I'm using an iPad with the Retina display, and can attest to the sharpness it provides. To have this on a portable computer is quite an accomplishment. But there is a price: the basic MacBook Pro with Retina display will set you back $2199, which is $400 more than a regular, 15-inch display screen model. Climb the ladder of memory and solid-state storage and you can expect to pay much more.

However, the raw power of a solid-state (or "flash memory") drive and the stunning quality of the Retina display will place this product in a class of its own. For those who work with images, video or design, and have to do so on the run, this may become an essential part of their toolkit. The rest of us can just drool and save up our dollars.

Apple also announced the July arrival -- no date specified, however -- of the Mountain Lion release of Mac OS X, the firm's desktop/notebook operating system. If you're running Lion, the current OS X version, the upgrade will cost $19.95. Users of older Mac OS versions will have to upgrade to Lion first, and for those squeezing out life from the old PowerPC-based Mac line, that would involve buying a new Mac entirely.

According to Apple's announcement, Mountain Lion offers additions such as "Messages app, Notification Center, system-wide Sharing ... Dictation, Power Nap, AirPlay Mirroring, Game Center and the enhanced security of Gatekeeper." Later this year, Apple promises an update that will include "Facebook integration," making it easier to connect with your online "friends."

Many of these features -- messages, which let's you send SMS or text messages to cell phones and other mobile devices; dictation, which lets you, well, dictate text into some applications such as e-mail; and the "Game Center," which groups games together -- come from the firm's iOS, the operating system for the iPhone and iPad. The Dictation feature is particularly useful: it requires no training and is rather accurate. (Proofreading is advised, however, to avoid embarrassing mistakes. Trust me.)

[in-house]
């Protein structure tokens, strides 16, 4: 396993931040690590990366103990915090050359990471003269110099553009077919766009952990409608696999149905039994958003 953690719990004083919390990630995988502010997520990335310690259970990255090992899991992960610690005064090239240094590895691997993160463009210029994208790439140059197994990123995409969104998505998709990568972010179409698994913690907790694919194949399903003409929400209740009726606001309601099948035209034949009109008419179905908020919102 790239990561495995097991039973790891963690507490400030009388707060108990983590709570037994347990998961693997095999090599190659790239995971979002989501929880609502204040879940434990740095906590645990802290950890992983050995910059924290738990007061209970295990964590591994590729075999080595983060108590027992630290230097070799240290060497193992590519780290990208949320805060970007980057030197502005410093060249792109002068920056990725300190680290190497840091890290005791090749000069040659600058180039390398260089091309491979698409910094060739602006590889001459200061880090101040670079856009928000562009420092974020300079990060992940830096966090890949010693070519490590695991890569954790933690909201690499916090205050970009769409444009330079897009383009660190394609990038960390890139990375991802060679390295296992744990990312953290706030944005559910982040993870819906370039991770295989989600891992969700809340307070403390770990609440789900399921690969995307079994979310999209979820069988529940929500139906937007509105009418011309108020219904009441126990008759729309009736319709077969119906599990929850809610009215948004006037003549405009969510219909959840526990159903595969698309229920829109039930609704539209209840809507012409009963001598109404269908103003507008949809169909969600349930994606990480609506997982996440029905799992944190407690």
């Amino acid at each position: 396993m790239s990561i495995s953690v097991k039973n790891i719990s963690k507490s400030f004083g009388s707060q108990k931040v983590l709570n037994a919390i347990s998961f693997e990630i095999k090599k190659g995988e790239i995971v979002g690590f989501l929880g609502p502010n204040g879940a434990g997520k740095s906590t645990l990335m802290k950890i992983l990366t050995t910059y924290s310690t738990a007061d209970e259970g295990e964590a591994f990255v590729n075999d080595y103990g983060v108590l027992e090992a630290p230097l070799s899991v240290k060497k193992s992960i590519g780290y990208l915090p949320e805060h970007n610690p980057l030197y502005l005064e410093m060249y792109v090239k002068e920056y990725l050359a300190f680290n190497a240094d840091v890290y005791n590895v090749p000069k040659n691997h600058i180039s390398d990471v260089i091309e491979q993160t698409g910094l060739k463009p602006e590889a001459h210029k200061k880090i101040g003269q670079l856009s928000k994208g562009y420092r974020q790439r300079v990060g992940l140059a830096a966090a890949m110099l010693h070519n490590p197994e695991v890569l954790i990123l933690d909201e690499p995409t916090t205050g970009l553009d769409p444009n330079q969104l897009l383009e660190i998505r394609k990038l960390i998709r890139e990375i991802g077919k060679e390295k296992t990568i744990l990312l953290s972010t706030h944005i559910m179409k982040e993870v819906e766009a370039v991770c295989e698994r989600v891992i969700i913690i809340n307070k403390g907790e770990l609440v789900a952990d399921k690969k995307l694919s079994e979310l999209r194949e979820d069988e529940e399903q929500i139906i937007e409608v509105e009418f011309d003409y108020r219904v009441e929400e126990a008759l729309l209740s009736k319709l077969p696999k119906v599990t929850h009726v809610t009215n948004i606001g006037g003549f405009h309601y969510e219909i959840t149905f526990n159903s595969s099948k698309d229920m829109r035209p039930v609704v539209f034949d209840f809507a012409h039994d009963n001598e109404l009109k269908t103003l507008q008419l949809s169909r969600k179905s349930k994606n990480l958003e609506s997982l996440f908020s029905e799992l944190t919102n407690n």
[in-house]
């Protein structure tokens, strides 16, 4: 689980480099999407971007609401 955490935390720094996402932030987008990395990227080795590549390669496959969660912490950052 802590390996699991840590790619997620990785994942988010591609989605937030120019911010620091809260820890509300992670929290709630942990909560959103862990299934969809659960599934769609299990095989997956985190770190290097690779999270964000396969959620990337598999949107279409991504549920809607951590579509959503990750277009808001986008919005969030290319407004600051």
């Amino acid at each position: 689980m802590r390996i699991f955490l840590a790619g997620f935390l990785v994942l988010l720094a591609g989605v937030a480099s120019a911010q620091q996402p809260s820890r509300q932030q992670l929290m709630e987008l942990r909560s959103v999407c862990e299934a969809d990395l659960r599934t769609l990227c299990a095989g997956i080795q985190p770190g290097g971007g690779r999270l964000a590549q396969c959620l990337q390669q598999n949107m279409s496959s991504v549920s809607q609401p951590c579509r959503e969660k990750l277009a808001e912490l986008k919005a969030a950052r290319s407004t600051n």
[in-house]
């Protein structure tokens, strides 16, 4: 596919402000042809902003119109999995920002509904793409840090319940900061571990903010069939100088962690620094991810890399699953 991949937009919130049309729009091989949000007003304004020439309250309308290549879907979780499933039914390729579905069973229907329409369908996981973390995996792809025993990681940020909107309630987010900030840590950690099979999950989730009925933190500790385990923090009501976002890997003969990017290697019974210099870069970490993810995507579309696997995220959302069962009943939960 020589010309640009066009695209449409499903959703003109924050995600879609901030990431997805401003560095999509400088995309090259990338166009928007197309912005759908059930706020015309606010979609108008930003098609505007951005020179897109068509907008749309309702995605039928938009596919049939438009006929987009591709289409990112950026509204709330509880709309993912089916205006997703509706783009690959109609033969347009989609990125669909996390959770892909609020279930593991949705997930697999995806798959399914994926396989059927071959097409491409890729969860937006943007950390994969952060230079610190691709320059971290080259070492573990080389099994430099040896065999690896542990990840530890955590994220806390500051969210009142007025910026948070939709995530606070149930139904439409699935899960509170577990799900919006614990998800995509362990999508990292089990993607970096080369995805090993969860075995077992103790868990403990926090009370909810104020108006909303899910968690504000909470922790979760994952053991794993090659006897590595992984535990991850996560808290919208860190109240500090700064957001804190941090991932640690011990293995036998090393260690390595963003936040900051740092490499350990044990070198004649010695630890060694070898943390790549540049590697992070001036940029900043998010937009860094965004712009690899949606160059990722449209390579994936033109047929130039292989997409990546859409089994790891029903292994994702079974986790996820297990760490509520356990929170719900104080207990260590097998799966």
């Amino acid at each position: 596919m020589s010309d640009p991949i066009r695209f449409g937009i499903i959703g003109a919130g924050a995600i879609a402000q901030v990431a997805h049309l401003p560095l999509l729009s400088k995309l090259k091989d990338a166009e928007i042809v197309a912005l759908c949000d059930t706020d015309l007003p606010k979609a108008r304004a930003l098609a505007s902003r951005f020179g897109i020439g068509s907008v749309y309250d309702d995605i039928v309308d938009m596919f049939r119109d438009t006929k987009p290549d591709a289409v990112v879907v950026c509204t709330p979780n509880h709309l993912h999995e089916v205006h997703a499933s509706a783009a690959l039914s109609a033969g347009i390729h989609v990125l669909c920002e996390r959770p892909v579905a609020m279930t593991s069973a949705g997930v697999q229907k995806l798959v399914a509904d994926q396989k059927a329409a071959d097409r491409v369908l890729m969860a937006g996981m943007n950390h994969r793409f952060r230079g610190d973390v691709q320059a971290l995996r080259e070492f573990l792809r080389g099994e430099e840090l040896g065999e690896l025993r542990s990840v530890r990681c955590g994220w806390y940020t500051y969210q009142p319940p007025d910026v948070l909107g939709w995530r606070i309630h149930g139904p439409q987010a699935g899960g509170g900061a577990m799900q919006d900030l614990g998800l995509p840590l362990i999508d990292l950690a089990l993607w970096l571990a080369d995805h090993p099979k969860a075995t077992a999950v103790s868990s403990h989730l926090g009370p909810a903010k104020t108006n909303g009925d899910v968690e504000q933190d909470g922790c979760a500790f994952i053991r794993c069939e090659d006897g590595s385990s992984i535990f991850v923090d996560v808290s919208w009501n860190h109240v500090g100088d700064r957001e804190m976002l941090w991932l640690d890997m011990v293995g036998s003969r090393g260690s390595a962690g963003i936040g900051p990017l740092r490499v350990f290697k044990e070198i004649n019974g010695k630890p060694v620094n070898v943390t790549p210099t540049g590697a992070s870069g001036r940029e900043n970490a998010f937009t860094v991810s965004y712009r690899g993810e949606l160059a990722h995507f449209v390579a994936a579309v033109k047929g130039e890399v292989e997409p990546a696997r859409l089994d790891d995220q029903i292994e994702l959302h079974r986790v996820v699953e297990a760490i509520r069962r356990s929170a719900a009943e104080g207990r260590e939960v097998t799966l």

The conclusion I would, with respect, draw from the Mountain Lion announcement is that Apple is moving towards an integration of its desktop and mobile computing environments. As was asked here last week with Microsoft Windows, might Mountain Lion be Apple's "last" desktop-only OS?

Every weekday JewishWorldReview.com publishes what many in the media and Washington consider "must-reading". Sign up for the daily JWR update. It's free. Just click here.

JWR contributor Mark Kellner has reported on technology for industry newspapers and magazines since 1983, and has been the computer columnist for The Washington Times since 1991.Comment by clicking here.


© 2012, News World Communications, Inc. Reprinted with permission of The Washington Times. Visit the paper at http://www.washingtontimes.com